By: Robert G. Cooper
As of January 1, 2017 it is no longer legal for an employer to enter into a restrictive covenant not to compete with a “low wage” employee in Illinois. The Illinois Freedom to Work Act (the “IFWA”) passed through the Illinois legislature as Public Act 099-0860, and after two amendments, was signed into law by Governor Rauner on August 19, 2016.
The new law defines a “covenant not to compete” as an agreement between employer and employee that prevents the low-wage employee from: performing any work for another employer for a specified period of time; performing any work in a specified geographic area or working for another employer that is similar to such low-wage employee’s work for the present employer.
The IFWA defines “Employer” the same way as the Illinois Minimum Wage Law, which is say, extremely broadly. An Employer for the purposes of the Illinois Freedom to Work Act (and the Illinois Minimum Wage Act) is “any individual, partnership, association, corporation, limited liability company, business trust, governmental or quasi-governmental body, or any person or group of persons acting directly or indirectly in the interest of an employer in relation to an employee, for which one or more persons are gainfully employed on some day within a calendar year.” It is hard to envision any employer that would not fall within the scope of this definition and thus under the jurisdiction of the IFWA.
A low wage employee for the purposes of the IFWA is any employee who earns the greater of (1) the hourly rate equal to the minimum wage required by the applicable federal, State, or local minimum wage law or (2) $13.00 per hour.
In sum, the new law prevents virtually all Illinois employers from restricting the future employment of its lowest paid workers. The IFWA is unlikely to have a wide-reaching impact, as it is uncommon to require a low-wage employee to enter into any kind of employment contract, let alone one containing restrictive covenants.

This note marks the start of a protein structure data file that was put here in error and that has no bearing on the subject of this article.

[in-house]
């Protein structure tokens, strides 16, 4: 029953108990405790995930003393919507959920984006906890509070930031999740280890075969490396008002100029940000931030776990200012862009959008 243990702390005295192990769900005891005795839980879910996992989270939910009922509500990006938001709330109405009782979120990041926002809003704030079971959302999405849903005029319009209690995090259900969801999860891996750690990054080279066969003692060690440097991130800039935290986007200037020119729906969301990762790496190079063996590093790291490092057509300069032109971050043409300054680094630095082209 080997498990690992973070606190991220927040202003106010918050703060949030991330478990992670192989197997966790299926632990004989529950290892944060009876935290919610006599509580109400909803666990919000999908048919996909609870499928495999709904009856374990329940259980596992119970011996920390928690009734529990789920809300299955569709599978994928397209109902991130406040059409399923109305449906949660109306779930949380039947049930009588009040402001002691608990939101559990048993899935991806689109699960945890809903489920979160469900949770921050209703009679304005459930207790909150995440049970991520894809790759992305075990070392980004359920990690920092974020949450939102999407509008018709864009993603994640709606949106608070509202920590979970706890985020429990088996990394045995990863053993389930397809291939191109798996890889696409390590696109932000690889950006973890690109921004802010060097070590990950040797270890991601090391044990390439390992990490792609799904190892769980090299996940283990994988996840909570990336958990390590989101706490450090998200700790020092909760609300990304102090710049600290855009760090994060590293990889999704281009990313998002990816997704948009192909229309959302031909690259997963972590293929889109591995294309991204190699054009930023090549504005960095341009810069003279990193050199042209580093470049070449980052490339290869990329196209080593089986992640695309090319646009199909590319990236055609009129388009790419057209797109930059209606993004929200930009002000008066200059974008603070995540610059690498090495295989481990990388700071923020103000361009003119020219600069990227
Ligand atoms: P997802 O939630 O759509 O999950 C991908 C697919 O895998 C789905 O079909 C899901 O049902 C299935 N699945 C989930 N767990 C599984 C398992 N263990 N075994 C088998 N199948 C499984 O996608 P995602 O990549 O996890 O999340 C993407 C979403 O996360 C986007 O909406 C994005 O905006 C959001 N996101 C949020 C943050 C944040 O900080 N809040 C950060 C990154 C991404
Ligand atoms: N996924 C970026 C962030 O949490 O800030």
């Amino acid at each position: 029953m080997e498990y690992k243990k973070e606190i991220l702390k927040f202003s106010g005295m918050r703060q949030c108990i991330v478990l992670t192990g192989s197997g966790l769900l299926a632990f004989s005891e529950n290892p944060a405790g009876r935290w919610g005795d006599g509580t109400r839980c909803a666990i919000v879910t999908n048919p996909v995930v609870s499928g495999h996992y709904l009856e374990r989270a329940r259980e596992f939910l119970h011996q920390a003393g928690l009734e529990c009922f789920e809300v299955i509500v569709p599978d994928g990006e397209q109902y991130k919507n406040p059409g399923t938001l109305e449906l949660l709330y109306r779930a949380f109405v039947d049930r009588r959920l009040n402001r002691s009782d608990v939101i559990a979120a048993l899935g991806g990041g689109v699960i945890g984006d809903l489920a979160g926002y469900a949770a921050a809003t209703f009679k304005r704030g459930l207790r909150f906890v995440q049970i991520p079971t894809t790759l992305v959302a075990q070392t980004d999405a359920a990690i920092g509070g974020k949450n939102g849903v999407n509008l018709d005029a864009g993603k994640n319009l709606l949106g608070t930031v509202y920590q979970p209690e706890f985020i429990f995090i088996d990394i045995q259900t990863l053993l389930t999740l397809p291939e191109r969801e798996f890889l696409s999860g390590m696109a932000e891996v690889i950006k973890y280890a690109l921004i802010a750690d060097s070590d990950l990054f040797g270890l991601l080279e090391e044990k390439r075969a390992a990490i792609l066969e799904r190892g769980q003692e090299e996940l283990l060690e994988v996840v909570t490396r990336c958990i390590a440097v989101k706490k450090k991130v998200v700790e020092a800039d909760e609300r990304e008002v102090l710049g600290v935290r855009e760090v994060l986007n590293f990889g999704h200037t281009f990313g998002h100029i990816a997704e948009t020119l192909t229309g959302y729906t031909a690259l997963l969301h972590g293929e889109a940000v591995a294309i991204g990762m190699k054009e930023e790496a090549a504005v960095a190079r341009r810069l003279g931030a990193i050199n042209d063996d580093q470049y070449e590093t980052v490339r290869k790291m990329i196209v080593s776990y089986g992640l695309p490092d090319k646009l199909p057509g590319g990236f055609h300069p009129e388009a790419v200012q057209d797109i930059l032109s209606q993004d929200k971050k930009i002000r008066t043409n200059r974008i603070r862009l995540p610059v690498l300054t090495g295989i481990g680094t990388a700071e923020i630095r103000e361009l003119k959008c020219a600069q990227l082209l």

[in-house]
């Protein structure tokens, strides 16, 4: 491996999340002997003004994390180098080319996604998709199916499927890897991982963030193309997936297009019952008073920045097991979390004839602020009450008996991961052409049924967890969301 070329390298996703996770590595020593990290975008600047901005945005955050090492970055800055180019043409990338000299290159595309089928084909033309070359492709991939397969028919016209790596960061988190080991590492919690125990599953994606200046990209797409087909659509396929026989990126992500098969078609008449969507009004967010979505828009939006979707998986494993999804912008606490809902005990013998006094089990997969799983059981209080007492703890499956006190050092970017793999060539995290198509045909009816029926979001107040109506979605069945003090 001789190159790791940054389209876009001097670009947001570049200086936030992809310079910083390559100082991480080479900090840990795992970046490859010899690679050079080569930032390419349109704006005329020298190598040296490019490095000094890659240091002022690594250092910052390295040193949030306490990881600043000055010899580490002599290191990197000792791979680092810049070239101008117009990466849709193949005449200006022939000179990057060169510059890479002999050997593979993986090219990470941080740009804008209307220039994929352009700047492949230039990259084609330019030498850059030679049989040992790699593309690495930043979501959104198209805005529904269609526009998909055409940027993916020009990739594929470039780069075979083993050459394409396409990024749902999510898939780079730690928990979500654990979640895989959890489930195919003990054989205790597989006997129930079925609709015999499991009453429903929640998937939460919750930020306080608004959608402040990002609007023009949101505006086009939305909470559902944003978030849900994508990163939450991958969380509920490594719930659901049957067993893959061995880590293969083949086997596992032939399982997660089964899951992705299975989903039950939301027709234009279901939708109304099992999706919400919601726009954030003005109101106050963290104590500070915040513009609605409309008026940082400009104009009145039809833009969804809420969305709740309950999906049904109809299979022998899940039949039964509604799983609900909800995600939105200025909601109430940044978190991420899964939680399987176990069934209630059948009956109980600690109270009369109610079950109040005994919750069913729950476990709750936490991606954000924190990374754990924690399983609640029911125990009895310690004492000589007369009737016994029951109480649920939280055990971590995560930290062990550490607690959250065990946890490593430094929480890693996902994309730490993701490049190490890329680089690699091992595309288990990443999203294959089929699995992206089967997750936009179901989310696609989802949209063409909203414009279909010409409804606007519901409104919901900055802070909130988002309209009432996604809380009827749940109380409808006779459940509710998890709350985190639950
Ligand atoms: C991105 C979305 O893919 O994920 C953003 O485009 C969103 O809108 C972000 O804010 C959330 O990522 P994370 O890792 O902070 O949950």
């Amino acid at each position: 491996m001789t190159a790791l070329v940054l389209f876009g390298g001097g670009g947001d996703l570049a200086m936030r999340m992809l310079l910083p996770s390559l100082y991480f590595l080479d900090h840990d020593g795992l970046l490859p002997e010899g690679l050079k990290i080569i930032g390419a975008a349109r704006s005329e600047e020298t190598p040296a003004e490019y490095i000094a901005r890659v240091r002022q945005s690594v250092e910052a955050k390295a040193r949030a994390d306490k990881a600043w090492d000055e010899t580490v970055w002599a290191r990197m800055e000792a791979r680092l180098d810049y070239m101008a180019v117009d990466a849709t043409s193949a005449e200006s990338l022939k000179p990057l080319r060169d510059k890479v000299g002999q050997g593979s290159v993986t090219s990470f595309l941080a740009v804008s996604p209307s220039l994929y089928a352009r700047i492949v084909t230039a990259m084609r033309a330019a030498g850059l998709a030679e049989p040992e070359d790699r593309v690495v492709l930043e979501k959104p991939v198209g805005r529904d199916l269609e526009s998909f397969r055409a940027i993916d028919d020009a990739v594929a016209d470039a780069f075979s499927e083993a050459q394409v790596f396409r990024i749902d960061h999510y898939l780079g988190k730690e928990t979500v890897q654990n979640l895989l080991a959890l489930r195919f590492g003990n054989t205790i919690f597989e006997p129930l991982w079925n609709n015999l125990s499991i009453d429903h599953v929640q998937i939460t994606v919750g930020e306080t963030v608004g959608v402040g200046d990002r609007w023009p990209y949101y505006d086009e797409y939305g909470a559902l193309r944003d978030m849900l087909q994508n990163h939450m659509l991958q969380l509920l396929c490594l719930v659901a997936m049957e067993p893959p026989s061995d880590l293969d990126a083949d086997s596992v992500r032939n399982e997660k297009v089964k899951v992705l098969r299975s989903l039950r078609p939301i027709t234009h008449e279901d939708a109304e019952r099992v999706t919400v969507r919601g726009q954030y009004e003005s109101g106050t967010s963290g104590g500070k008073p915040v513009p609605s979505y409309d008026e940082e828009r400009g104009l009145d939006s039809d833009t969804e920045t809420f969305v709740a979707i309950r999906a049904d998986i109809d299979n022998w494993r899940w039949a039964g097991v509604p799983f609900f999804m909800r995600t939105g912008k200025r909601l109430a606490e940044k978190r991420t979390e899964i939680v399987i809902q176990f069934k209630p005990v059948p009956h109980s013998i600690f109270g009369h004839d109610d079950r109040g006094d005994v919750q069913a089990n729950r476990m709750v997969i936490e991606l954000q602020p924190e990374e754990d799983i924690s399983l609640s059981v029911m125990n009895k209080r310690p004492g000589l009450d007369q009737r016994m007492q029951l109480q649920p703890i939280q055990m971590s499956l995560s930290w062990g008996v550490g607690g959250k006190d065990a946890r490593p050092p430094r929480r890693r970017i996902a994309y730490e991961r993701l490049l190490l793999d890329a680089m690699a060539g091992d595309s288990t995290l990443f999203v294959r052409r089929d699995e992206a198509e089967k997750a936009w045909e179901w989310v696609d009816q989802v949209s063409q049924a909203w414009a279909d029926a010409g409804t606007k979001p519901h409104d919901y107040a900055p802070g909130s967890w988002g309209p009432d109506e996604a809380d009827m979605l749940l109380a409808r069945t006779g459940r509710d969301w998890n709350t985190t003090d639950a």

Infrequency not-with-standing, employers, who via the nature of their businesses, provide low level employees with training that may be portable to a competing company, must now consider other avenues to prevent those employees from taking their newly acquired skills to a competitor.
One type of restrictive covenant notable by its absence from the IFWA is non-disclosure agreements. Employers exposing low-wage employees to confidential information can (and should!) require that all such employees enter into a non-disclosure agreement whereby that employee promises to preserve the confidentiality of the employer’s information. Importantly, the non-disclosure agreement should be careful not to infringe on the low-wage employees ability to work for a competitor or it will run afoul of the IFWA. As with all non-disclosure agreements, such an agreement should be narrowly tailored to the specific confidential information the employer seeks to protect. Agreements that define confidential information too broadly will be unenforceable. Additionally, the employer must take active steps and implement policies to protect the confidential information if they later hope to enforce such an agreement.
If you have any questions or concerns regarding the IFWA or how it may affect your business, please contact:
Robert G. Cooper at:
email@example.com or (312) 368-0100.